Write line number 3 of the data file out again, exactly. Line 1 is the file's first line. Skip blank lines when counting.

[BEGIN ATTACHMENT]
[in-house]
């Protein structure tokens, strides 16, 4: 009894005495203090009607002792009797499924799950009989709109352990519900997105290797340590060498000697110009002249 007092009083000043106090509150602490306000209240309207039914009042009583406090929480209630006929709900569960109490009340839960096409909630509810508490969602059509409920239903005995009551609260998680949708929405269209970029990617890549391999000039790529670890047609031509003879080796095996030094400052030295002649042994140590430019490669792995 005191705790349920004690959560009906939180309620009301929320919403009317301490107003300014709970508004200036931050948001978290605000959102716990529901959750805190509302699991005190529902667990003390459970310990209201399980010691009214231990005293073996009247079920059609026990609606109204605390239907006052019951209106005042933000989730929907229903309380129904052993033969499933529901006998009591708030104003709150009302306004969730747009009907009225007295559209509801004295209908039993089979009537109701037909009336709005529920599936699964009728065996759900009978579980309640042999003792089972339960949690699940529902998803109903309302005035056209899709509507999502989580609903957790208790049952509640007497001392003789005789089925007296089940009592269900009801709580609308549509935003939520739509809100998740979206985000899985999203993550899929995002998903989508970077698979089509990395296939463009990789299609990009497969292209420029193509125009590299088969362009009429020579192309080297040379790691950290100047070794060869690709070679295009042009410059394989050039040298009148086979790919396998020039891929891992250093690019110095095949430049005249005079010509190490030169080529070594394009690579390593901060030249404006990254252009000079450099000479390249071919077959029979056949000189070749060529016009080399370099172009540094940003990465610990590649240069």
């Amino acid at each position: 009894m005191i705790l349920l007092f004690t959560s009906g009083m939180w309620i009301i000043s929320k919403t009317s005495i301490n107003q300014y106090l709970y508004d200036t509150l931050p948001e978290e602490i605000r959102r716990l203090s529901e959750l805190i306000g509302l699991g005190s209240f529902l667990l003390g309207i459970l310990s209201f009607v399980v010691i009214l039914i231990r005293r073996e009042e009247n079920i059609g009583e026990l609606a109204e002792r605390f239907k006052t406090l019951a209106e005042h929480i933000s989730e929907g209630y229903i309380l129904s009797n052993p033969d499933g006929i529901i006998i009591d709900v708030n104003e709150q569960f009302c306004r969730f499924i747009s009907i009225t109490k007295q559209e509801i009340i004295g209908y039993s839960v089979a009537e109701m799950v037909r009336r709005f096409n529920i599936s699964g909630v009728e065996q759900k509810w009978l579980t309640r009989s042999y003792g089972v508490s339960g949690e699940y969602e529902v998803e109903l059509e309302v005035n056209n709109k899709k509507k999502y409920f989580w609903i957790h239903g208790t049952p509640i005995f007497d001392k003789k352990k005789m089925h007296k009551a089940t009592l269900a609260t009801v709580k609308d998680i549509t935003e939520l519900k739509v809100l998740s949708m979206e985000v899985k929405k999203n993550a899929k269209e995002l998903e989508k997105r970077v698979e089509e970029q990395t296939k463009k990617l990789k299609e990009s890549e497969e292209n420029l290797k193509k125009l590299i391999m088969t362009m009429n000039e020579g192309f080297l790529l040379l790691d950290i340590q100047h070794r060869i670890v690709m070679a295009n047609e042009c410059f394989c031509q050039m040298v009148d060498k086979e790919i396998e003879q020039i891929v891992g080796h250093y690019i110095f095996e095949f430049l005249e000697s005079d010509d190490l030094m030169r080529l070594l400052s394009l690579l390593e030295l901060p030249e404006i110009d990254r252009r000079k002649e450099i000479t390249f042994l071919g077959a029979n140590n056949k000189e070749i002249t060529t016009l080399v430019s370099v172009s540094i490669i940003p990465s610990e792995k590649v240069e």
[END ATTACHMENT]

């Amino acid at each position: 009894m005191i705790l349920l007092f004690t959560s009906g009083m939180w309620i009301i000043s929320k919403t009317s005495i301490n107003q300014y106090l709970y508004d200036t509150l931050p948001e978290e602490i605000r959102r716990l203090s529901e959750l805190i306000g509302l699991g005190s209240f529902l667990l003390g309207i459970l310990s209201f009607v399980v010691i009214l039914i231990r005293r073996e009042e009247n079920i059609g009583e026990l609606a109204e002792r605390f239907k006052t406090l019951a209106e005042h929480i933000s989730e929907g209630y229903i309380l129904s009797n052993p033969d499933g006929i529901i006998i009591d709900v708030n104003e709150q569960f009302c306004r969730f499924i747009s009907i009225t109490k007295q559209e509801i009340i004295g209908y039993s839960v089979a009537e109701m799950v037909r009336r709005f096409n529920i599936s699964g909630v009728e065996q759900k509810w009978l579980t309640r009989s042999y003792g089972v508490s339960g949690e699940y969602e529902v998803e109903l059509e309302v005035n056209n709109k899709k509507k999502y409920f989580w609903i957790h239903g208790t049952p509640i005995f007497d001392k003789k352990k005789m089925h007296k009551a089940t009592l269900a609260t009801v709580k609308d998680i549509t935003e939520l519900k739509v809100l998740s949708m979206e985000v899985k929405k999203n993550a899929k269209e995002l998903e989508k997105r970077v698979e089509e970029q990395t296939k463009k990617l990789k299609e990009s890549e497969e292209n420029l290797k193509k125009l590299i391999m088969t362009m009429n000039e020579g192309f080297l790529l040379l790691d950290i340590q100047h070794r060869i670890v690709m070679a295009n047609e042009c410059f394989c031509q050039m040298v009148d060498k086979e790919i396998e003879q020039i891929v891992g080796h250093y690019i110095f095996e095949f430049l005249e000697s005079d010509d190490l030094m030169r080529l070594l400052s394009l690579l390593e030295l901060p030249e404006i110009d990254r252009r000079k002649e450099i000479t390249f042994l071919g077959a029979n140590n056949k000189e070749i002249t060529t016009l080399v430019s370099v172009s540094i490669i940003p990465s610990e792995k590649v240069e």